At the end of 2014 AnimalTalk was privileged to visit the Kevin Richardson Wildlife Sanctuary just outside Pretoria. This was made possible by FleishmanHillard, the PR company for the Discovery Channel (Animal Planet). They have done work with Kevin before, including the show Killer IQ, which was on Animal Planet on DStv in February this year.
Kevin started the sanctuary when he realised that there are lions (and other predators like leopards and hyenas) who cannot be released back into the wild, and who need a place to live out their lives. He wanted to give them a home as close to their natural habitat as possible. Because these lions were bred in captivity, and were used to humans, they would not be able to fend for themselves in the wild. Kevin made it his mission to provide for these animals. He ensures they have food, shelter, companionship, healthcare and, most importantly, enrichment and quality of life.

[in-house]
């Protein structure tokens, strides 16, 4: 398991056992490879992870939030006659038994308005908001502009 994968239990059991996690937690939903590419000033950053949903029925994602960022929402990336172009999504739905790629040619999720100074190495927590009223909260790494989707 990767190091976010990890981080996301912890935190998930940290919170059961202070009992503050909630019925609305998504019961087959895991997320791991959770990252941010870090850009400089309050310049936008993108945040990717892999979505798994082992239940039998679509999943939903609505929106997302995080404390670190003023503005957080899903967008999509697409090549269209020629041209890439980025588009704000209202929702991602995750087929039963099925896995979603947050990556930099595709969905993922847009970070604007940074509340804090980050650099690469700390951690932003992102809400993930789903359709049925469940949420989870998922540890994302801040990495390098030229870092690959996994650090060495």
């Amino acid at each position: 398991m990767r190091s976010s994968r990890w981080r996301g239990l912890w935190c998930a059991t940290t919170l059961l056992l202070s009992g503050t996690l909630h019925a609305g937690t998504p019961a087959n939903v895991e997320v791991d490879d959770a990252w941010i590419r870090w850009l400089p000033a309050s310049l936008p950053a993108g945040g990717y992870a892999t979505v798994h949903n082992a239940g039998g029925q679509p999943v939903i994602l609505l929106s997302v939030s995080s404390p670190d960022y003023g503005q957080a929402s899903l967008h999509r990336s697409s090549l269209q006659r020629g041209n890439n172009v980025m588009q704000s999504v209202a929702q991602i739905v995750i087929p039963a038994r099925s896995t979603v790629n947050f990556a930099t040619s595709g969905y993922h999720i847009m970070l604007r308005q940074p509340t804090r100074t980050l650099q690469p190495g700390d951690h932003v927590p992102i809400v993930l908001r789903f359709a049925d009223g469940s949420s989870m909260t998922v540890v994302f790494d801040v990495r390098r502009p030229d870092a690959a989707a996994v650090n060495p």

The sanctuary has large predator enclosures and a very big area of land where the predators can roam free. They are rotated through this area every couple of weeks, giving them a change of environments regularly, which in turn stimulates their senses as they smell the scents of the previous group of animals who were housed there. Kevin stressed that interaction and enrichment are very important to prevent boredom.
Absolutely no breeding takes place on the farm. In fact, one of Kevin’s missions is to educate the public about captive breeding. Most captive-bred lions are used for cub petting, and these cubs cannot be released back into the wild. There is a direct link between cub petting and canned lion hunting. Because there are so many cubs, they are sold on and used for the very sad practice of canned lion hunting. Kevin would like to see carnivores kept in their natural habitats, and is actively campaigning against the mass breeding of cubs for petting for the commercial tourism and volunteering industry.
For more information you can visit Kevin’s website.
This article appears in the April issue of AnimalTalk.